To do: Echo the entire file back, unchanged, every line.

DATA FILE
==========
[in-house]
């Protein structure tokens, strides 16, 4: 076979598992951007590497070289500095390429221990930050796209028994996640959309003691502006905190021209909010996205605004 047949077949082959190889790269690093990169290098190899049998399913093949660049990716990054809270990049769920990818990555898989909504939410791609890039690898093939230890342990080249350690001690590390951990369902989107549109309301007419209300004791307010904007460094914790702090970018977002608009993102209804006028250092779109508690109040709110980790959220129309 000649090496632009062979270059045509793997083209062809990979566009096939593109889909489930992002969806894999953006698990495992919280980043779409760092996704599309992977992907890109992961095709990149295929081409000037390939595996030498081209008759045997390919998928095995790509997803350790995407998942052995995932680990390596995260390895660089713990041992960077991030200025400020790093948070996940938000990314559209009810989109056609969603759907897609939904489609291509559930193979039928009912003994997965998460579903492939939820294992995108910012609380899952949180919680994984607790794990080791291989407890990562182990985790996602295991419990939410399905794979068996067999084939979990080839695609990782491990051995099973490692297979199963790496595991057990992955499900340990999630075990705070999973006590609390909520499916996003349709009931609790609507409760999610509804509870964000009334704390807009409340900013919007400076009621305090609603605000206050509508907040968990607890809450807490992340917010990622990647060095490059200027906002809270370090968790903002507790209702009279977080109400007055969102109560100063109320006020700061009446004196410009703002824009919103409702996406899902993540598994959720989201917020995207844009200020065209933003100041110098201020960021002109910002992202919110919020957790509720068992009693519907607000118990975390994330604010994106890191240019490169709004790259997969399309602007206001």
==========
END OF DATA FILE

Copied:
[in-house]
């Protein structure tokens, strides 16, 4: 076979598992951007590497070289500095390429221990930050796209028994996640959309003691502006905190021209909010996205605004 047949077949082959190889790269690093990169290098190899049998399913093949660049990716990054809270990049769920990818990555898989909504939410791609890039690898093939230890342990080249350690001690590390951990369902989107549109309301007419209300004791307010904007460094914790702090970018977002608009993102209804006028250092779109508690109040709110980790959220129309 000649090496632009062979270059045509793997083209062809990979566009096939593109889909489930992002969806894999953006698990495992919280980043779409760092996704599309992977992907890109992961095709990149295929081409000037390939595996030498081209008759045997390919998928095995790509997803350790995407998942052995995932680990390596995260390895660089713990041992960077991030200025400020790093948070996940938000990314559209009810989109056609969603759907897609939904489609291509559930193979039928009912003994997965998460579903492939939820294992995108910012609380899952949180919680994984607790794990080791291989407890990562182990985790996602295991419990939410399905794979068996067999084939979990080839695609990782491990051995099973490692297979199963790496595991057990992955499900340990999630075990705070999973006590609390909520499916996003349709009931609790609507409760999610509804509870964000009334704390807009409340900013919007400076009621305090609603605000206050509508907040968990607890809450807490992340917010990622990647060095490059200027906002809270370090968790903002507790209702009279977080109400007055969102109560100063109320006020700061009446004196410009703002824009919103409702996406899902993540598994959720989201917020995207844009200020065209933003100041110098201020960021002109910002992202919110919020957790509720068992009693519907607000118990975390994330604010994106890191240019490169709004790259997969399309602007206001």